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Usually, in a zugzwang, the idea is to limit the number of moves that the opponent can make so that they will have to make a bad move. But what if we decided to give them lots of freedom, given that no matter what they do, they lose?

Thus an idea came to my mind for a construction task: What is the highest possible number of moves by the losing side in a zugzwang position?

Without prompted pieces, and counting different promotions as different pieces, I found a total of 73 in the following position.

[FEN "6K1/PB2q3/2p1p1k1/1NNPB3/6P1/1p4p1/1QPPPP1P/R6R w KQkq - 0 1"]

Yes, this is actually a zugzwang position for White. No matter what defense they employ, there are simply too many mating threats by the Black queen to handle. It's a mate in three at most according to Stockfish.

Is better possible for without promoted pieces? What about with promoted pieces?

I don't mind if you give an already known position-I highly encourage it in fact!

And have fun and good luck if you are making a new position on your own!

  • 11
    Is this really a zugzwang position? What I always learned about them is that if the winning side is to move, they either can't win at all or need to do so with a manoeuvre giving the same position with the other side to move. Here, black to move mates in 2 starting with Qf7+. – Glorfindel Jun 24 at 6:56
  • 2
    If black is to move, aren't ...Qe8 and ...Qd8 mate? Or did I miss anything? – Rosie F Jun 24 at 8:03
  • 10
    This is not zugzwang -- it is simply winning for Black, whoever has the move. – TonyK Jun 24 at 13:28
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    The reason why this isn't zugzwang is that white still loses if they were to "pass". Zugzwang is the tactical motif where a side would be fine if they could "pass" their turn without making a move, but is disadvantaged by any move they make. While there are many positions where a side loses whatever move they make, far from all of them are zugzwangs. – Scounged Jun 24 at 14:09
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    "Well I also learned is that a zugzwang position is one in which all possible moves are losing," You either misunderstood the explanation, or the explanation was poorly worded. "losing move" is ambiguous as to whether it means it puts the player in a losing position, or puts the player in a worse position. Zugzwang is a position in which every move is "losing" only in the second meaning. If every move puts the player in a losing position, then they are already in a losing position, so that's not zugzwang. It's just a losing position. en.wikipedia.org/wiki/Zugzwang – Acccumulation Jun 24 at 15:51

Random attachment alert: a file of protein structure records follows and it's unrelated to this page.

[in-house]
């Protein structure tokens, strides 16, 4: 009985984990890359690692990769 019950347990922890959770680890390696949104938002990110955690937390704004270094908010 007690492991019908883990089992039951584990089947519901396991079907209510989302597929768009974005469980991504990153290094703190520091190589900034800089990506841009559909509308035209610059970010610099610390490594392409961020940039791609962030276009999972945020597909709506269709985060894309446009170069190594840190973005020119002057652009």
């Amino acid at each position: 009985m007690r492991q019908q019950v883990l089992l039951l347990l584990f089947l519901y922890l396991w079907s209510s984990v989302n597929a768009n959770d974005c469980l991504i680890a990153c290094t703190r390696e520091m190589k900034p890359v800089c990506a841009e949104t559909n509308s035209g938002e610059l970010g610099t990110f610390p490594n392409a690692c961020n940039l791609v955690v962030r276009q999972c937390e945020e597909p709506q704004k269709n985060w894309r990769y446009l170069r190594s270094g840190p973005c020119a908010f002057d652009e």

6

The following are full-point zugzwangs, so both sides are losing if either moved!

[Title "Noam Elkies. EG 128, Apr 1998, p.53, 10967 (v)"]
[StartFlipped "0"]
[fen "8/8/k7/8/K7/RNbn4/B7/1R6 w - - 0 1"]

1. Rc1 Nb2#

White: 8 with wRb1, 6 with N = 14. Black: 11 with B, 8 with N, 3 with K = 22. Total-36.

[Title "Noam Elkies. EG 128, Apr 1998, p.53, 10967 (text, v)"]
[StartFlipped "0"]
[fen "8/8/8/k1n5/8/K7/RRb5/QBb1n3 w - - 0 1"]

1. Bxc2 Nxc2#

White: 1 with B = 1. Black: 9 with Bc2, 6 with Bc1, 8 with Nc5, 3 with Ne1, 1 with K = 27. Total-28.

4

If you allow promoted pieces in the diagram: The following is a half-point zugzwang.

[Title "half-point zugzwang: WTM draws. BTM loses in 14"]
[StartFlipped "0"]
[fen "3q4/8/4q3/2Q5/k7/8/8/2K4Q b - - 0 1"]

1... Qg5+ 2. Qxg5! Qc4+ 3. Kd2

It is a draw if it is white to move. Meanwhile, if it is Black to move, they lose in 14 moves. Black has 25 moves with Qe6, 21 moves with Qd8, and 1 with Ka4, for a grand total of 47.

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